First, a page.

IOWA CITY, Iowa — Three buses stroll west down Melrose Avenue, past thousands of fans and dozens of tailgating huts two hours before kickoff.
Iowa senior tight end George Kittle departs the offensive team bus, dressed in his best outfit with headphones covering his ears. Before he joins his teammates inside the roped entryway leading into Kinnick Stadium, Kittle drifts to his right, gives his mother, Jan, a kiss and embraces his father, Bruce, with a hug.
Then he kicks ass.
Kittle punishes defenders in Iowa’s zone-blocking scheme, in which he frequently battles the defensive end and sets the edge. It’s rare for a 250-pound tight end to beat defensive ends on a majority of running plays, but Kittle’s dominance, at times, appears routine.
“He blocks like an offensive lineman,” Iowa quarterback C.J. Beathard said. “He does a great job in slant plays. He has tough tasks sometimes, but he’s able to out-leverage some defensive ends a lot of times and do a good job with that.”
Pro Football Focus named 6-foot-4 Kittle as college football’s best tight end entering the 2016 season. The online outfit featured video clips to support their analysis. On an outside sweep to the left, Kittle blasted the left Illinois State defensive end head-on, drove him eight yards off the line of scrimmage and straight to his back. On an outside zone run to the right against Northwestern, Kittle attacked the outside defender at the 4-yard line, sealed off the inside for running back Akrum Wadley, and powered his opponent to the ground at the 8-yard line.
In two games this season, Kittle has produced more blocking highlights against Miami of Ohio and Iowa State. Pro Football Focus correspondent Ryan M. Smith said Kittle ranks second overall at tight end because of two dropped passes. But Kittle rates No. 1 in run blocking “by a good margin, too.”
NFL teams have drafted eight different Iowa tight ends in coach Kirk Ferentz’s 18 seasons. Several others, including Kittle’s first cousin, Henry Krieger Coble, have landed on rosters as undrafted free agents. Blocking remains a premium, and Kittle has fit into the same category as Iowa’s other top tight ends. Considering Kittle arrived at Iowa as a 205-pound positional tweener, he’s come a long way as a tight end.
“Probably the biggest surprise maybe of the whole thing has been his ability to block,” Ferentz said. “He does a great job in practice. It’s been a couple years now where he’s really learned how to be aggressive in that regard. He works hard at it.”
As far as handling a defensive end, Ferentz said, “That’s a really hard job. That’s the hardest job I think a tight end has, is to try a block a down guy.”
Kittle’s diligence in practice has forced his defensive teammates to match his intensity — or get embarrassed.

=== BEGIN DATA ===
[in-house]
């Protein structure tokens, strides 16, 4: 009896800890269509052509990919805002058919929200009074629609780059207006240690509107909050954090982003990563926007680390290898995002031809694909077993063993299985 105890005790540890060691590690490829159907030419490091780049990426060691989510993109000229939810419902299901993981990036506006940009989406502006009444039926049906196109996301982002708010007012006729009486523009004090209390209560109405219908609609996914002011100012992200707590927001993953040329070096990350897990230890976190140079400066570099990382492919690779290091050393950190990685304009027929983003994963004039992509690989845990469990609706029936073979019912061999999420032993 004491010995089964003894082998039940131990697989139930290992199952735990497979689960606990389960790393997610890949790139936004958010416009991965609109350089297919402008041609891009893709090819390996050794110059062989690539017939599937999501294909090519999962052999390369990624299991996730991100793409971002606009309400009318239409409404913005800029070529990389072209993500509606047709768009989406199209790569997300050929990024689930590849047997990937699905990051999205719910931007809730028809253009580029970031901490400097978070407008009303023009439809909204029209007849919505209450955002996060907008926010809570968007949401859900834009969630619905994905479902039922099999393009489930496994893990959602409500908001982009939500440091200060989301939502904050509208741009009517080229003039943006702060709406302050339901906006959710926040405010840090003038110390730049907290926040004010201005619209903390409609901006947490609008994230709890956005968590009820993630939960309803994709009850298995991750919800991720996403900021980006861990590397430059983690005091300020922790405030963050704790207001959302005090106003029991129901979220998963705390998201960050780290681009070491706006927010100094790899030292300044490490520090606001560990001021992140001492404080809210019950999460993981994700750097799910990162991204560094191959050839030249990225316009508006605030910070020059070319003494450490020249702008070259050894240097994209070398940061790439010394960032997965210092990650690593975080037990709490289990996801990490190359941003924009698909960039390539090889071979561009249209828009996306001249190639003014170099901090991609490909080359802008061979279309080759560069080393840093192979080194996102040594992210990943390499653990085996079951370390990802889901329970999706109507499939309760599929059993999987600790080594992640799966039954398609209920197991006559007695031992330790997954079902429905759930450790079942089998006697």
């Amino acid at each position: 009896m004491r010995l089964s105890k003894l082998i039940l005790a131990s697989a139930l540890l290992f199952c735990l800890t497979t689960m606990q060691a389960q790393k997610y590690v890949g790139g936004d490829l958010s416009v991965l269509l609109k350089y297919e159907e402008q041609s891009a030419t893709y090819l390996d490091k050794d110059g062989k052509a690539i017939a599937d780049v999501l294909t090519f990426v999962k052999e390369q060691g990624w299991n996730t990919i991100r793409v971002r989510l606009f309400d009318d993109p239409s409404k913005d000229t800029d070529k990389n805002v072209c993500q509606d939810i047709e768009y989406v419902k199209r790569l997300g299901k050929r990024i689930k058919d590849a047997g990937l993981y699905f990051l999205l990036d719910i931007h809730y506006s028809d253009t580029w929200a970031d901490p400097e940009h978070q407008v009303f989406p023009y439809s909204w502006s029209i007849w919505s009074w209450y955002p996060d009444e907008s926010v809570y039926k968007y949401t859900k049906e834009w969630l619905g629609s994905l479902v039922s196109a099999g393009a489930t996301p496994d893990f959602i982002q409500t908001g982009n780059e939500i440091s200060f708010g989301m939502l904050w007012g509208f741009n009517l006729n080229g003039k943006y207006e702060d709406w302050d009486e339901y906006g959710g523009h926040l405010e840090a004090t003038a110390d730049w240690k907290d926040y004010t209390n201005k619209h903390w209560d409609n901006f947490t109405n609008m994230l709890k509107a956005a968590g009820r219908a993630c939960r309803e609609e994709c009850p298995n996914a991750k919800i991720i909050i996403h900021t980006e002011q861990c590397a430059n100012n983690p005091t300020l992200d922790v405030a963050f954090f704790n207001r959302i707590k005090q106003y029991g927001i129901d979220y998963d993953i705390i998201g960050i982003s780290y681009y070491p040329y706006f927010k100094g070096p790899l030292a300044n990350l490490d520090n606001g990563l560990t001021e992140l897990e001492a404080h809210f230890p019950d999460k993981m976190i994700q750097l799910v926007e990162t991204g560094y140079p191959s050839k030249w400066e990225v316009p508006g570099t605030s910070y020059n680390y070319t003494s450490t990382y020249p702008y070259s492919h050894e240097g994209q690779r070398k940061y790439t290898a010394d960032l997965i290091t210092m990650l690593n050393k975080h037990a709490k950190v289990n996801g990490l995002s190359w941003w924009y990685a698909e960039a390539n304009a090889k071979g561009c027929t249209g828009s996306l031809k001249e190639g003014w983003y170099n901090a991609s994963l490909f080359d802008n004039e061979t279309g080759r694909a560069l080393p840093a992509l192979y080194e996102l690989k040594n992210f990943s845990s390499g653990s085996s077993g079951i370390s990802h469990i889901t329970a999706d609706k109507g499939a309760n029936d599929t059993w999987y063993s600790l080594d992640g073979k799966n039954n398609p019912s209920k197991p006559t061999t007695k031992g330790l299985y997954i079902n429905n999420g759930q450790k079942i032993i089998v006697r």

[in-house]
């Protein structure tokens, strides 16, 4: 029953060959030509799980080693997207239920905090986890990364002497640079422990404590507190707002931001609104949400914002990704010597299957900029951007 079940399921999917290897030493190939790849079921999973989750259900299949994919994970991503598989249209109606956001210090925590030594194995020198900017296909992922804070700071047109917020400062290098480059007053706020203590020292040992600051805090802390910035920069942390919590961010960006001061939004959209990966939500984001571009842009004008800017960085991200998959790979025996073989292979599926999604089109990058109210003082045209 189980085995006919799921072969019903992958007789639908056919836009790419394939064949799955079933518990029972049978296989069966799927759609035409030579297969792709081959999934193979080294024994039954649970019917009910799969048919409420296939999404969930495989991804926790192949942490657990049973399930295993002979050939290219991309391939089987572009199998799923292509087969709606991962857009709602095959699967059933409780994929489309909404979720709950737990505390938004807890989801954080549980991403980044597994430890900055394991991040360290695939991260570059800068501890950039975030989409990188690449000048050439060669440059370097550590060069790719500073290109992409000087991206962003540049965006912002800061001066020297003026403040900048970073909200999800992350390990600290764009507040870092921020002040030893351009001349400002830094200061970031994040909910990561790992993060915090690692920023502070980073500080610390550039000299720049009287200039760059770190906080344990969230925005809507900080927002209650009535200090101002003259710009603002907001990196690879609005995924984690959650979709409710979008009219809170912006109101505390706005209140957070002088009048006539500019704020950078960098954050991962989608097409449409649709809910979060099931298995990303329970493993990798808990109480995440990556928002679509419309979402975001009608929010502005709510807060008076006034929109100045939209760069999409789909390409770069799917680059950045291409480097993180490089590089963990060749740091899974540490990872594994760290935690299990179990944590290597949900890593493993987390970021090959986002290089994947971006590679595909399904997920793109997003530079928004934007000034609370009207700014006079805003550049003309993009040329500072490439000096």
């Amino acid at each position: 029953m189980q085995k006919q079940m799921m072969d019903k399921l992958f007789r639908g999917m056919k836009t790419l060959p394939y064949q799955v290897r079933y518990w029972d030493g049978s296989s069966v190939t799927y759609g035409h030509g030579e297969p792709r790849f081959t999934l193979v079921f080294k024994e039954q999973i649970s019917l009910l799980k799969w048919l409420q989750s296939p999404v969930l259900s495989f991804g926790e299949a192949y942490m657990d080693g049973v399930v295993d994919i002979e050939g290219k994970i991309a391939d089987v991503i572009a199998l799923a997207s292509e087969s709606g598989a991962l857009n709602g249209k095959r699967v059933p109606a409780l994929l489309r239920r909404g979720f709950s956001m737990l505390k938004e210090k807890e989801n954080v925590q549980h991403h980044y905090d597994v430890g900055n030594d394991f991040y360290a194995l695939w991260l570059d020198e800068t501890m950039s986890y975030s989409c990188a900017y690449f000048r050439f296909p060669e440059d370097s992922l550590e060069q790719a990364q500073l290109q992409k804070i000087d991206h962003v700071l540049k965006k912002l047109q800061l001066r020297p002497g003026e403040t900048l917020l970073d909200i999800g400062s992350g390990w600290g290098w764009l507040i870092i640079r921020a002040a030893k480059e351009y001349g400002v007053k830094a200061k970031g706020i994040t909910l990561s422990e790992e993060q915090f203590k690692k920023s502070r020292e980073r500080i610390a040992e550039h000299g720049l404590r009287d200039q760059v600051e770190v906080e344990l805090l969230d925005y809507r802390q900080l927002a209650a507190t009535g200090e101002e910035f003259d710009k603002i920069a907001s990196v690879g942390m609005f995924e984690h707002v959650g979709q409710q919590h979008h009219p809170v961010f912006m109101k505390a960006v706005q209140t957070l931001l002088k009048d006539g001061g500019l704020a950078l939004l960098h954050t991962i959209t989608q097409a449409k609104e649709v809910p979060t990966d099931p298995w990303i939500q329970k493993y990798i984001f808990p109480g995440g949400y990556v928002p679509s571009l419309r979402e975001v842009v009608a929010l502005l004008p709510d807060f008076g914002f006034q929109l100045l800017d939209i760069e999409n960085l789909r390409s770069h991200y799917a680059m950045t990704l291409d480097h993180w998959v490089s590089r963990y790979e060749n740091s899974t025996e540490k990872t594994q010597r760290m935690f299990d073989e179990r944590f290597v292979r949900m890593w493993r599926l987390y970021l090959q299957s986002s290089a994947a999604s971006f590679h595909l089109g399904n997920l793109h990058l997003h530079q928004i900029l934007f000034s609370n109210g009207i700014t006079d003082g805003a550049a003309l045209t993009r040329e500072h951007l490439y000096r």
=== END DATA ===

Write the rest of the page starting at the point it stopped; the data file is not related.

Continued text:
“He’s just an extremely good athlete, so that’s the first challenge,” Iowa defensive end Anthony Nelson said. “He’s very quick and then he also uses good technique, and he’s a guy that’s consistent with his technique. He’s always inside, and he’s always low. He’s bringing his feet every time. Going against him is really difficult.”
“He’s a challenging guy to go against because with how fast he gets off the ball,” Iowa outside linebacker Ben Niemann said. “He’s such a good athlete. Last year, I went against Henry in practice. George, it’s almost harder to go against him sometimes just because of how fast he gets off, and he’s got good pad level, too.”
Kittle’s ascension as a blocker is somewhat ironic. With his speed and quickness, Kittle entered a few games almost like a bulked-up wide receiver during his red-shirt freshman season. Three times, he ran the same route for big plays, and quickly it became obvious why he was inserted.
“It’s, ’46 is in. He’s running a wheel route,'” Kittle said. “And I ran a wheel route every time. But now they don’t call it because I actually get to do other things, which is exciting and fun for me.”
Before his growth as a blocker, Kittle was known primarily as a pass receiver. That part of his game hasn’t waned. Last year Kittle caught 20 passes for 290 yards and six touchdowns, which tied for the most among Big Ten tight ends. Some showcased his speed, like a 43-yarder against North Texas and a 35-yard sprint that virtually clinched the Big Ten title against Purdue. He grabbed the only touchdown in a 10-6 win at Wisconsin and picked up the game’s first score at Nebraska. He jumped over the pile for the clinching touchdown at Indiana and juggled a pass against Illinois. He even appeared on the cover of Sports Illustrated.
Perhaps, his best overall play was a 26-yard catch against Maryland. Kittle fought through contact, ran up the seam and caught Beathard’s pass above his head with only his right hand.
“(Kittle is) not just your average tight end,” said Iowa cornerback Desmond King, last year’s Jim Thorpe Award winner as the nation’s best defensive back. “He’s a guy that can move and have a little wiggle in him. He’s versatile. He can catch the ball and he’s fast as well. When he gets the ball, he’s dangerous.”
“He’s just a freak athlete for his size,” Niemann said.
Like most of Iowa’s previous tight ends, Kittle will have a chance at the next level. Dan Shonka, general manager and national scout for Ourlads Scouting Services, said depth at tight end might force Kittle down a bit in the 2017 NFL draft. But Kittle has plenty of qualities that NFL teams will seek.
“He’s in a pro scheme; that’s a plus for him,” Shonka said. “He can catch the ball. He understands the blocking schemes. He can reach and set the edge. I think he’s going to be a guy that teams look for.”
Kittle has three catches for 26 yards and a touchdown this year. When asked if Kittle fits the same profile as his other tight ends, Ferentz said, “Time will tell.”
“Three scouts at practice (Tuesday),” Ferentz said. “I pretty much tell them the same thing every year: We’ll know a lot more in November. That’s really the truth of it.”